An index card (or record card in British English and system cards in Australian English) consists of card stock (heavy paper) cut to a standard size, used for recording and storing small amounts of discrete data. A collection of such cards either serves as, or aids the creation of, an index for expedited lookup of information (such as a library catalog or a back-of-the-book index). This system is said to have been invented by Carl Linnaeus, around 1760.
The most common size for index card in North America and the UK is 3 by 5 inches (76.2 by 127.0 mm), hence the common name 3-by-5 card. Other sizes widely available include 4 by 6 inches (101.6 by 152.4 mm), 5 by 8 inches (127.0 by 203.2 mm) and ISO-size A7 (74 by 105 mm or 2.9 by 4.1 in). Cards are available in blank, ruled and grid styles in a variety of colors. Special divider cards with protruding tabs and a variety of cases and trays to hold the cards are also sold by stationers and office product companies. They are part of standard stationery and office supplies all around the globe.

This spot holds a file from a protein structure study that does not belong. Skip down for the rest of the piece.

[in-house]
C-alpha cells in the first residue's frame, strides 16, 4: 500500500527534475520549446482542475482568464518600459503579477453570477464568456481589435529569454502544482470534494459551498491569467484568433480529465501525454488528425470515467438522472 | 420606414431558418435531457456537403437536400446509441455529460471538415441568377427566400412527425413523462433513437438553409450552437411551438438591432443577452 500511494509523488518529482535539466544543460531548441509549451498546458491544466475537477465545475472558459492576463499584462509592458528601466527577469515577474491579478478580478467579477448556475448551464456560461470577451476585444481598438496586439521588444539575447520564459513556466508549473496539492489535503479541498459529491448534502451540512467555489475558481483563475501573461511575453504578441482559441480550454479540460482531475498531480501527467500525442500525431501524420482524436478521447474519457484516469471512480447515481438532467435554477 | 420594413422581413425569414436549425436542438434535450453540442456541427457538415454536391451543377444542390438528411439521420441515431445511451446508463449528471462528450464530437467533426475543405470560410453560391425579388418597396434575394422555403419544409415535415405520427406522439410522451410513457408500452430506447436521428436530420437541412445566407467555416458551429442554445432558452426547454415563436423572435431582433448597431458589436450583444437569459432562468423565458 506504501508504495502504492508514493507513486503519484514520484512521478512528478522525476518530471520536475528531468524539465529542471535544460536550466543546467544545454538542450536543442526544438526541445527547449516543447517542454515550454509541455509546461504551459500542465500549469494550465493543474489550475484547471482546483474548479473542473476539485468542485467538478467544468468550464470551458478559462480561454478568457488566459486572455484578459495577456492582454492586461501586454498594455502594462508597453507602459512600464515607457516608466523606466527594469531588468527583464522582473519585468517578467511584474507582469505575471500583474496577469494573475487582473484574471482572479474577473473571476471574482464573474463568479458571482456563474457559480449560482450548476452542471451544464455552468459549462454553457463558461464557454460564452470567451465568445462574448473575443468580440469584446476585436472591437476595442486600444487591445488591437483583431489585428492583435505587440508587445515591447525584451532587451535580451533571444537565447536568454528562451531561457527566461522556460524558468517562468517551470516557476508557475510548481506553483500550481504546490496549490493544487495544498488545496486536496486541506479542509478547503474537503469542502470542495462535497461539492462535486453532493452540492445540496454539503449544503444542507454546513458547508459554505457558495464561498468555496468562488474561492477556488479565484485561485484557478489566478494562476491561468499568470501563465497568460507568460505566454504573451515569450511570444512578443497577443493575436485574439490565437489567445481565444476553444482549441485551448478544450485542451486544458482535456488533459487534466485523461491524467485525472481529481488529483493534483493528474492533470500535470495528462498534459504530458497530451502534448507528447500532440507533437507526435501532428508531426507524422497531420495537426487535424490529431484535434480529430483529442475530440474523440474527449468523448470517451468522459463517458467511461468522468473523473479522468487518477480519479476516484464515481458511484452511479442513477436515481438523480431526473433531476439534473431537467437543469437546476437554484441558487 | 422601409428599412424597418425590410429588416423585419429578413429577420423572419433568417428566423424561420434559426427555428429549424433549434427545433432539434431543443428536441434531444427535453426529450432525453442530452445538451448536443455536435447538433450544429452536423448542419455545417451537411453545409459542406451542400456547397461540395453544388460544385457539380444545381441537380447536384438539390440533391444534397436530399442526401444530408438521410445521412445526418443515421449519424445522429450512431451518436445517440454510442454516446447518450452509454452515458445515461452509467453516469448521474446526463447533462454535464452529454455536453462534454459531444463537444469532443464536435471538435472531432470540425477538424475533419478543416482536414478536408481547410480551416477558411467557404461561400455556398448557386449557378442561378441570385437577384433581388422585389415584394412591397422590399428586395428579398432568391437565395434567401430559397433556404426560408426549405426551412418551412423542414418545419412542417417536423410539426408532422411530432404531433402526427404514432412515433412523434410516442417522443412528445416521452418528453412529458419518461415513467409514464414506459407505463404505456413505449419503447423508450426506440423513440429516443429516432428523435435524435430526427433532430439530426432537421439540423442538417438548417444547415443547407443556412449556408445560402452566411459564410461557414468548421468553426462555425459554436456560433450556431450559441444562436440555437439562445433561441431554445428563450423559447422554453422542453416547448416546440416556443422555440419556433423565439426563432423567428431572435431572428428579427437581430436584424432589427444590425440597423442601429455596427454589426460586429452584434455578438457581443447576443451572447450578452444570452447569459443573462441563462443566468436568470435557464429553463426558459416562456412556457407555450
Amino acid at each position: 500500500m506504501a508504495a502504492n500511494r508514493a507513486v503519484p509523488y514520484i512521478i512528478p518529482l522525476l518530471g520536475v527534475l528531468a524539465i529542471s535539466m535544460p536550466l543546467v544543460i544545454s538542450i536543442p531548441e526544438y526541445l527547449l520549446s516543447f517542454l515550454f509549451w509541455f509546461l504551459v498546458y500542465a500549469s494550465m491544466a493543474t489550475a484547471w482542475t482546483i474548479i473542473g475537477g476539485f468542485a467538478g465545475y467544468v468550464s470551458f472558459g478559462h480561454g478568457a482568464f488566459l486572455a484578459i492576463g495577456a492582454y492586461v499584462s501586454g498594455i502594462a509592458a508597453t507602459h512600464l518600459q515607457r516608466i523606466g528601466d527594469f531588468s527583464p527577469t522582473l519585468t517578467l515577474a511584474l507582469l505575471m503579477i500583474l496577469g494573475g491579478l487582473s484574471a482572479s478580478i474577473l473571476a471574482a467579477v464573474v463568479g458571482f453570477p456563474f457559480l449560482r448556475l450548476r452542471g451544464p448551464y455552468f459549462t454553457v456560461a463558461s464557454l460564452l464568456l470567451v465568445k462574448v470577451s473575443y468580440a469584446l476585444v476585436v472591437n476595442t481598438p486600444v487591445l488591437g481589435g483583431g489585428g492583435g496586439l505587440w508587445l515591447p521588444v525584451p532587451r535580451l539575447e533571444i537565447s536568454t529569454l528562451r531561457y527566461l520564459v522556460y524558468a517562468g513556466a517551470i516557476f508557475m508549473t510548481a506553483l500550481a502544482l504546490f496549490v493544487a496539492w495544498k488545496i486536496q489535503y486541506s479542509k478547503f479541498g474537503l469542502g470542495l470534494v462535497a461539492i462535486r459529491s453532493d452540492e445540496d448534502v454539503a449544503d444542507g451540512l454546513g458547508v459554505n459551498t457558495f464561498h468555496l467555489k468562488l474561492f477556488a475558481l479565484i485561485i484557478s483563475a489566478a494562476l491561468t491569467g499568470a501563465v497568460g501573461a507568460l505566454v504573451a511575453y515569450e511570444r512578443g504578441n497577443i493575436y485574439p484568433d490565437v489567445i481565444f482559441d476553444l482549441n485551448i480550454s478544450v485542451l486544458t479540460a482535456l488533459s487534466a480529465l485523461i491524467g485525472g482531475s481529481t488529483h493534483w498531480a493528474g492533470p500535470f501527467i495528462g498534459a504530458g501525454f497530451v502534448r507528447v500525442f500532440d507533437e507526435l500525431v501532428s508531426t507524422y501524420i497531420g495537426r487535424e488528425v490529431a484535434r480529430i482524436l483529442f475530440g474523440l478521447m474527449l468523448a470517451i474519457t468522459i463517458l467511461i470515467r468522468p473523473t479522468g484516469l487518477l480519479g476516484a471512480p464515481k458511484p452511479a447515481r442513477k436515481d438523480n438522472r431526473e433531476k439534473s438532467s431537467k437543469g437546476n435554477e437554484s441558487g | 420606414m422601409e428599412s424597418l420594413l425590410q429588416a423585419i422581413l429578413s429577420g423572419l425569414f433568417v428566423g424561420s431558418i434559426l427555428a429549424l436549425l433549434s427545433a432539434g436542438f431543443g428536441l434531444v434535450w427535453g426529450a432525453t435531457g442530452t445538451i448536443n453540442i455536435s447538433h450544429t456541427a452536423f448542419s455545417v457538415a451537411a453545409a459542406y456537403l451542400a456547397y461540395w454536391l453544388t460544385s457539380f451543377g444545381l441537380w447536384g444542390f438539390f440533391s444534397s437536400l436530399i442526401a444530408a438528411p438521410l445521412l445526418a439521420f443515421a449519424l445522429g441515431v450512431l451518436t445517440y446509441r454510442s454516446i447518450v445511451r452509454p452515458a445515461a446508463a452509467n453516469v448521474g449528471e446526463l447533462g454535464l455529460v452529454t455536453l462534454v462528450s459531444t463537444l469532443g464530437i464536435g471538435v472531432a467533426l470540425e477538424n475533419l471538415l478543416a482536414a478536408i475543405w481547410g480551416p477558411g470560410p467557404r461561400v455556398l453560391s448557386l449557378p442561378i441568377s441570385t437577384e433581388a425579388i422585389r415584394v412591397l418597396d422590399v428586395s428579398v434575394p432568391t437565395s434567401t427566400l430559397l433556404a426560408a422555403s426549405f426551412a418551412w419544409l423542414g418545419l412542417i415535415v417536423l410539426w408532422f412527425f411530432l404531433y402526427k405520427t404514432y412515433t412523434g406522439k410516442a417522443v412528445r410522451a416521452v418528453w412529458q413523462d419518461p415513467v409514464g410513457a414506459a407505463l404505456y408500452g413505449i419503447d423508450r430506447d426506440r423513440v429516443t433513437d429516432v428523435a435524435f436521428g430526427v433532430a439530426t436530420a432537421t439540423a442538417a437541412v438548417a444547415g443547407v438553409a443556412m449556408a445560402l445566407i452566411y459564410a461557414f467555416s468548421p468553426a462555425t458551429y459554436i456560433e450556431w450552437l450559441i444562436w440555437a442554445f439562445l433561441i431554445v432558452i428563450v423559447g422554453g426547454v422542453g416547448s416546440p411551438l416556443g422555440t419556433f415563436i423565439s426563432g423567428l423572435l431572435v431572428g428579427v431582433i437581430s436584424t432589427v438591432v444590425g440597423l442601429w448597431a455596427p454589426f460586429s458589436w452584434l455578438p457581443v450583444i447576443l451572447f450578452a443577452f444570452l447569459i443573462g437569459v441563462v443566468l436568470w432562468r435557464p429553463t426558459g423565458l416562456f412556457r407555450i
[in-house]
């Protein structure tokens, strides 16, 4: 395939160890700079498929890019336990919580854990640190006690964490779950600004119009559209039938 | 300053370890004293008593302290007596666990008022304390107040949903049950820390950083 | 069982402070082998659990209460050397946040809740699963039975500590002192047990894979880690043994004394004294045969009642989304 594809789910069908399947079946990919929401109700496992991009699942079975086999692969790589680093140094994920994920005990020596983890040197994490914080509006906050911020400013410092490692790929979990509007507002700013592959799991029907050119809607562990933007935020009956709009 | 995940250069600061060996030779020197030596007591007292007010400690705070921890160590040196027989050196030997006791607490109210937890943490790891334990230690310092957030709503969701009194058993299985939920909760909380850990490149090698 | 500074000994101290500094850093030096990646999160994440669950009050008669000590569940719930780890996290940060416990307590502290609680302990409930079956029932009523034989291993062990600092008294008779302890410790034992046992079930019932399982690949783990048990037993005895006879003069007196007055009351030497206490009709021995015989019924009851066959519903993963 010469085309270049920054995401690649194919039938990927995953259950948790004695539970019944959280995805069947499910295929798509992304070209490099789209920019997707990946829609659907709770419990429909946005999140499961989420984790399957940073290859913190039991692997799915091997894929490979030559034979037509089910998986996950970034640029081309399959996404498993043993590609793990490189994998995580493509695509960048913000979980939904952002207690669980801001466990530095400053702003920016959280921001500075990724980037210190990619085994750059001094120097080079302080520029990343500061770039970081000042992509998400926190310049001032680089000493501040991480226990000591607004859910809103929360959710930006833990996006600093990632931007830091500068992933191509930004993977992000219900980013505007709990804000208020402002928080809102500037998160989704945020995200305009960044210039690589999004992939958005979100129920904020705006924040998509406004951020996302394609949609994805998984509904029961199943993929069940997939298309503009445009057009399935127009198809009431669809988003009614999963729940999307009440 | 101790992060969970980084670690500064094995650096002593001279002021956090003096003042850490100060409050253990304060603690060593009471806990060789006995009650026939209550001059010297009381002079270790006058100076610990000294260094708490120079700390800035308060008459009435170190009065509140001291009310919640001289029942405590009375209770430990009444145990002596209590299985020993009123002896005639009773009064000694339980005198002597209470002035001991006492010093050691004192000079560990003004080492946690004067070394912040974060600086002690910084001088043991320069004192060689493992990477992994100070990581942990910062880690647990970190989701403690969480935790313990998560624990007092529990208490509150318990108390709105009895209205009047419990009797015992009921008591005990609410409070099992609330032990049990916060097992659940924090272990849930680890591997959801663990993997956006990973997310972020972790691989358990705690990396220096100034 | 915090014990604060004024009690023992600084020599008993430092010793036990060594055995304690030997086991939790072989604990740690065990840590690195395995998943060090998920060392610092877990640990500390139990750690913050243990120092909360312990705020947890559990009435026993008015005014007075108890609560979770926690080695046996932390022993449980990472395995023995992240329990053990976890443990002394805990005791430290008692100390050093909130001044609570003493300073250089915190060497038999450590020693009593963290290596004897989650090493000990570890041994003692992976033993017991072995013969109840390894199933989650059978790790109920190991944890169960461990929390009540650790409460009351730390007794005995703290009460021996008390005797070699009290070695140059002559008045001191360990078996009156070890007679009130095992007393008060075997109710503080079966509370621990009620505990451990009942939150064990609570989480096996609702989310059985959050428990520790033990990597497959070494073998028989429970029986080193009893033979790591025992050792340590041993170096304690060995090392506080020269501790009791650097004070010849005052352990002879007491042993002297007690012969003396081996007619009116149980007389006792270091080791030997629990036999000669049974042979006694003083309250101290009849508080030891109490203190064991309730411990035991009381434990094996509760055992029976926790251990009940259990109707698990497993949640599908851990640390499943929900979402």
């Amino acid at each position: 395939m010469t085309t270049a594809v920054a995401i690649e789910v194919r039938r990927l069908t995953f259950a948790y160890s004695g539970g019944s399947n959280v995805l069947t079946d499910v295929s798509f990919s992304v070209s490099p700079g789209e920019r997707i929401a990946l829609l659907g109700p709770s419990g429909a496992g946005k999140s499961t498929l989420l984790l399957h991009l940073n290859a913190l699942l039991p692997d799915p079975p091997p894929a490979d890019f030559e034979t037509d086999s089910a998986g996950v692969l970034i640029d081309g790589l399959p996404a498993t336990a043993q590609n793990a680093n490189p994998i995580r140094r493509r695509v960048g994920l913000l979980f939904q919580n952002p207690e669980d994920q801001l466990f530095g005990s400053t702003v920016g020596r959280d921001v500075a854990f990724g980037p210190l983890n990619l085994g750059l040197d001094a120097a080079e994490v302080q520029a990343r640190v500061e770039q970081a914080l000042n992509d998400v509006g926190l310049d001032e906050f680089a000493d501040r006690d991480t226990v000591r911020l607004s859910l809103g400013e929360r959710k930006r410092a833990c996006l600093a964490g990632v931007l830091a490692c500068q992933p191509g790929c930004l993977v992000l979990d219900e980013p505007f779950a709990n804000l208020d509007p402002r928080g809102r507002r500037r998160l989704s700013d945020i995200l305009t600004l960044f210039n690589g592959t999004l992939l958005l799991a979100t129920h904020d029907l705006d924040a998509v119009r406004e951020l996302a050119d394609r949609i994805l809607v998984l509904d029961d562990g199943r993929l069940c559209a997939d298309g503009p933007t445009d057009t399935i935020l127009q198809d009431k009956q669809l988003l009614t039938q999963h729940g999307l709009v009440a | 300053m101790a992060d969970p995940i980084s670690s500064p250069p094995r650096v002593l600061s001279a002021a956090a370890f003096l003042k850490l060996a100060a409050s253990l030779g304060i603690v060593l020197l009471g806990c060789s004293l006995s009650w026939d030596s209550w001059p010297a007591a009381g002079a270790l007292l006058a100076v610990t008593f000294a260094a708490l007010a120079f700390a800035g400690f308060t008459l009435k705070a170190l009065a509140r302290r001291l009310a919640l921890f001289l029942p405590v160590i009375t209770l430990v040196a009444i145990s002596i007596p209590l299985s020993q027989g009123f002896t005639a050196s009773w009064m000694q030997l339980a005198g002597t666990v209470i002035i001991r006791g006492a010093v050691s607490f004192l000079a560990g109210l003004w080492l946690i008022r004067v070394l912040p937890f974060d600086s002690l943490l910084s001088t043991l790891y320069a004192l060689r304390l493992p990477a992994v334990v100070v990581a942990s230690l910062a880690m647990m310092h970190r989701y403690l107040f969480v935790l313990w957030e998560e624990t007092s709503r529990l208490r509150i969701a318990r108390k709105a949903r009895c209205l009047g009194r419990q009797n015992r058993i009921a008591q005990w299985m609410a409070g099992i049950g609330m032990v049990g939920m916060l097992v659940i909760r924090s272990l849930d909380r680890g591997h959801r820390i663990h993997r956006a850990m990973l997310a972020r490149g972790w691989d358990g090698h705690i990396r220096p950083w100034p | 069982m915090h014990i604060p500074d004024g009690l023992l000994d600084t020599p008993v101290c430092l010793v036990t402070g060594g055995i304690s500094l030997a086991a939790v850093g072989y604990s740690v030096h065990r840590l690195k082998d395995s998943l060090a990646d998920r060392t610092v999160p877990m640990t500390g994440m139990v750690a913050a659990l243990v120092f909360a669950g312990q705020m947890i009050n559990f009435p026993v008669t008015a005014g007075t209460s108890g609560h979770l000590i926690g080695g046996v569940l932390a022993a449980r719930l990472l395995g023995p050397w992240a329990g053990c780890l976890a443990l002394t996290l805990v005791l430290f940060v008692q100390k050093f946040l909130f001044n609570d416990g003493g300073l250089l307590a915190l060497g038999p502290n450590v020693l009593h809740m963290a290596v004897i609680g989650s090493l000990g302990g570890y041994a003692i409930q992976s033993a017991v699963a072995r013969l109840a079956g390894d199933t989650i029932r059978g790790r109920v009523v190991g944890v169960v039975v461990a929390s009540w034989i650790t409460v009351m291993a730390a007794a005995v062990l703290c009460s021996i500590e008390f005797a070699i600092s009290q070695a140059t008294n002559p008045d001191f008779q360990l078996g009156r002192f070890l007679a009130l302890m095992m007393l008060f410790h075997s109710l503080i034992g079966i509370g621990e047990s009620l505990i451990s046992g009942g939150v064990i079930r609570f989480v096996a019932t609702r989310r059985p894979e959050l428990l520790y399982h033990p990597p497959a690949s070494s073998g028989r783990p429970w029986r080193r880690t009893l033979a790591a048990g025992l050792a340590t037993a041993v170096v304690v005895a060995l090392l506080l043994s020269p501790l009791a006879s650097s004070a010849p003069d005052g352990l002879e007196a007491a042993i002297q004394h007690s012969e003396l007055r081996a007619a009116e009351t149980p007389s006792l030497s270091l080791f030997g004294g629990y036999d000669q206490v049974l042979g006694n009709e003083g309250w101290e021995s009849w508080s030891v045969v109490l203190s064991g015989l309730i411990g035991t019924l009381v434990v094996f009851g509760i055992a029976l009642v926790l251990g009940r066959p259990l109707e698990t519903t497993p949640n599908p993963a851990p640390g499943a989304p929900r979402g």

Index cards are used for a wide range of applications and environments: in the home to record and store recipes, shopping lists, contact information and other organizational data; in business to record presentation notes, project research and notes, and contact information; in schools as flash cards or other visual aids; and in academic research to hold data such as bibliographical citations or notes in a card file. Professional book indexers used index cards in the creation of book indexes until they were replaced by indexing software in the 1980s and 1990s.
An often suggested organization method for bibliographical citations and notes in a card file is to use the smaller 3-inch by 5-inch cards to record the title and citation information of works cited, while using larger cards for recording quotes or other data, but some people have also given the opposite advice to put everything on one size of card.
Index cards are used for many events and are helpful for planning.
The first early modern card cabinet was designed by 17th-century English inventor Thomas Harrison (c. 1640s). Harrison's manuscript on the "ark of studies" (Arca studiorum) describes a small cabinet that allows users to excerpt books and file their notes in a specific order by attaching pieces of paper to metal hooks labeled by subject headings. Harrison's system was edited and improved by Vincent Placcius in his well-known handbook on excerpting methods (De arte excerpendi, 1689). The German polymath Gottfried Wilhelm Leibniz (1646–1716) was known to have relied on Harrison's invention in at least one of his research projects.